A Sour Beer Story

Unless you’ve been living under a rock, you may have noticed that sour beers are quite the rage in the craft beer community. It seems that every brewery worth its salt is taking a crack at it. Essentially, a sour beer is a beer that is fermented with bacteria like Lactobacillus or Pediococcus in addition to or in place of brewer’s yeast or a non traditional yeast like brettanomyces. For the truly adventurous brewers, they let the beers wildly ferment, leaving their fermentors open and allowing any environmental microorganisms to settle into the batch. I have read many blog reviews on various sour beers. Up until a couple weeks ago I hadn’t tried any yet. Let’s just say that the written tasting notes for a sour beer left me a bit puzzled. Words like funk, hay and barnyard are commonly used. And those words don’t seem the most appetizing, at least to me. But for those that like sours, they seem like a passionate bunch. So I wondered if, much like pictures of the Grand Canyon, the written word just couldn’t do them justice. You just had to have the first hand experience to fully appreciate it. Rewind to about a month ago. A much revered and young craft brewery in St. Petersburg, FL called Green Bench Brewing Co was doing their first ever bottle release, and they were releasing two new brews. The first, called Your Silent Captain, is a tart cherry imperial stout acidified with Lactobacillus and aged in apple brandy barrels. The second, called For the Mad Ones, is a sour rye brown ale aged in cabernet sauvignon barrels. They were doing a presale to make sure you can reserve your bottles. I love browns and I love imperial stouts. Combine that with my curiosity about sours and the cache of this brewery’s bottle release (bottles individually numbered and signed by the head brewer, fancy barrel aging), I plunked down $40 to reserve one 750mL bottle of each. At the time of purchase, I had no idea if I was even going to like them. But something told me I wanted to take a chance. Fast forward to 2 weeks ago. It was my girlfriend’s birthday and she elected to go to Dunedin Brewery for their Oktoberfest. Excellent beers, brats, sauerkraut and german potato salad. Plus it was a beautiful day. At some point in the afternoon, we decided to walk a half mile down the road to another brewery called 7venth Sun. They are a very small brewery that doesn’t distribute, but just serves in their small tasting room. But because they are so small, they are very experimental and churn out a wide variety of styles. It’s like a homebrewer with a storefront. But they also specialize in sours and they have gained great local acclaim. So it was there that I tasted my first sour. Actually two. One I liked and the other was drinkable but I didn’t care much for it. But in tasting them, I understood what people mean when they say funk. It’s not as bad as it sounds. My interpretation of a sour is that it is a hybrid of a beer and cider. It kind of reminds me of when a homebrewer gets a contaminated batch and it tastes cidery. It reminds me of that but better. So because I didn’t yack at tasting a sour, I’m very excited about picking up my Green Bench bottles, which will happen tomorrow. But I don’t think I’ll pop them open just yet. I think I’ll wait for a special occasion and with a group of friends. Because I think it will be an experience that needs to be shared. I don’t believe sours will become my favorite style, but I’d like to learn to appreciate them.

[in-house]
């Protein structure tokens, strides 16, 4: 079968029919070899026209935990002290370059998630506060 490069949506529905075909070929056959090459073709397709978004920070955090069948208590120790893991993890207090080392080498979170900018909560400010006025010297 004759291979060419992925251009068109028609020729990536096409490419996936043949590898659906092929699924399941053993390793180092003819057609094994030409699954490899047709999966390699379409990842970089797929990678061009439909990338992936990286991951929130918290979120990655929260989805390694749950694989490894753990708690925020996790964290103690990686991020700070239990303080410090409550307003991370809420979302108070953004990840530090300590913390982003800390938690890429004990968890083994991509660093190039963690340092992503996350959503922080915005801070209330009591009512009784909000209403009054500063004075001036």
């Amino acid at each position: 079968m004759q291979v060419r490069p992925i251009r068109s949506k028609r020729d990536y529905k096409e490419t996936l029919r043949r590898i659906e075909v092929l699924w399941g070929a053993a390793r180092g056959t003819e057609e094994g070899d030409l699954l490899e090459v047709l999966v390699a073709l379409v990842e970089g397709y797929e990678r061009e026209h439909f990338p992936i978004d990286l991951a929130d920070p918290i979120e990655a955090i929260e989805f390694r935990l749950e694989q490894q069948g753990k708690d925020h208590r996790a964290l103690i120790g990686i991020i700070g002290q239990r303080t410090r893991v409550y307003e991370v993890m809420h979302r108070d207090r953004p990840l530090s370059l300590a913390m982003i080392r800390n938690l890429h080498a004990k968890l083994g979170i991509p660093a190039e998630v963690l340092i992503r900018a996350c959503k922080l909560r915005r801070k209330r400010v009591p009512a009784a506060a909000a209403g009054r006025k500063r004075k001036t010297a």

Green bench


One comment on “A Sour Beer Story

  1. […] had posted previously about purchasing two of Green Bench Brewing’s bottle releases here back in October. The first was called For the Mad Ones (a Jack Kerouac reference). It was a sour […]

Leave a Reply

Fill in your details below or click an icon to log in:

WordPress.com Logo

You are commenting using your WordPress.com account. Log Out /  Change )

Google+ photo

You are commenting using your Google+ account. Log Out /  Change )

Twitter picture

You are commenting using your Twitter account. Log Out /  Change )

Facebook photo

You are commenting using your Facebook account. Log Out /  Change )


Connecting to %s